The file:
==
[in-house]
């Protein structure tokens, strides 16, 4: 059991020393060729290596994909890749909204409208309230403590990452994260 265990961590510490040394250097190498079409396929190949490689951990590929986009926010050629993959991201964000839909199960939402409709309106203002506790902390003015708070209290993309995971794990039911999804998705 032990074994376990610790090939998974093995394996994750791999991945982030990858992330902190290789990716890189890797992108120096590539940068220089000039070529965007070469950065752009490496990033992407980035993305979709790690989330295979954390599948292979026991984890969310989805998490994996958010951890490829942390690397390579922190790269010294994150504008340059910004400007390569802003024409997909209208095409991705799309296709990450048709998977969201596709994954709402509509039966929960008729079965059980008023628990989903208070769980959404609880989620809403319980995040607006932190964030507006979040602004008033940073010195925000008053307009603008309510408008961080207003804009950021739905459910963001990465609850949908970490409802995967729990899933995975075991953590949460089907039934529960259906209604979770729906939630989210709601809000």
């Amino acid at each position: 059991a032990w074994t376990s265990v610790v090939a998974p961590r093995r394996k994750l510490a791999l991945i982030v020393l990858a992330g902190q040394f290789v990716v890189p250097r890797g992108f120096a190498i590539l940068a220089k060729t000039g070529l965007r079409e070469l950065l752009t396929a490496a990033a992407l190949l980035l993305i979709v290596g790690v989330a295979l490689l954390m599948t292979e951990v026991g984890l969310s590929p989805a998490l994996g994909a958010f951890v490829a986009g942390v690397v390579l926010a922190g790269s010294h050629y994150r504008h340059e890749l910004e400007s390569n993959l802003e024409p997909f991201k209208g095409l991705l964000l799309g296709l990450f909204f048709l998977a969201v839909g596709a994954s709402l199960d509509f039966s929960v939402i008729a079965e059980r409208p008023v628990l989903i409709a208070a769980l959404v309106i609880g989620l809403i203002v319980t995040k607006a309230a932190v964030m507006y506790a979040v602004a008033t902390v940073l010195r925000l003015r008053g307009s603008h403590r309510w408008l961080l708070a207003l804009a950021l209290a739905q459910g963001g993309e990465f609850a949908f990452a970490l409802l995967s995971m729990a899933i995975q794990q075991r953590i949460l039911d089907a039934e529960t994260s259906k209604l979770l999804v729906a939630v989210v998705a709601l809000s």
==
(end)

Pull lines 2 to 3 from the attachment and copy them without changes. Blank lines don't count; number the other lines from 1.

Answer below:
């Protein structure tokens, strides 16, 4: 059991020393060729290596994909890749909204409208309230403590990452994260 265990961590510490040394250097190498079409396929190949490689951990590929986009926010050629993959991201964000839909199960939402409709309106203002506790902390003015708070209290993309995971794990039911999804998705 032990074994376990610790090939998974093995394996994750791999991945982030990858992330902190290789990716890189890797992108120096590539940068220089000039070529965007070469950065752009490496990033992407980035993305979709790690989330295979954390599948292979026991984890969310989805998490994996958010951890490829942390690397390579922190790269010294994150504008340059910004400007390569802003024409997909209208095409991705799309296709990450048709998977969201596709994954709402509509039966929960008729079965059980008023628990989903208070769980959404609880989620809403319980995040607006932190964030507006979040602004008033940073010195925000008053307009603008309510408008961080207003804009950021739905459910963001990465609850949908970490409802995967729990899933995975075991953590949460089907039934529960259906209604979770729906939630989210709601809000």
């Amino acid at each position: 059991a032990w074994t376990s265990v610790v090939a998974p961590r093995r394996k994750l510490a791999l991945i982030v020393l990858a992330g902190q040394f290789v990716v890189p250097r890797g992108f120096a190498i590539l940068a220089k060729t000039g070529l965007r079409e070469l950065l752009t396929a490496a990033a992407l190949l980035l993305i979709v290596g790690v989330a295979l490689l954390m599948t292979e951990v026991g984890l969310s590929p989805a998490l994996g994909a958010f951890v490829a986009g942390v690397v390579l926010a922190g790269s010294h050629y994150r504008h340059e890749l910004e400007s390569n993959l802003e024409p997909f991201k209208g095409l991705l964000l799309g296709l990450f909204f048709l998977a969201v839909g596709a994954s709402l199960d509509f039966s929960v939402i008729a079965e059980r409208p008023v628990l989903i409709a208070a769980l959404v309106i609880g989620l809403i203002v319980t995040k607006a309230a932190v964030m507006y506790a979040v602004a008033t902390v940073l010195r925000l003015r008053g307009s603008h403590r309510w408008l961080l708070a207003l804009a950021l209290a739905q459910g963001g993309e990465f609850a949908f990452a970490l409802l995967s995971m729990a899933i995975q794990q075991r953590i949460l039911d089907a039934e529960t994260s259906k209604l979770l999804v729906a939630v989210v998705a709601l809000s």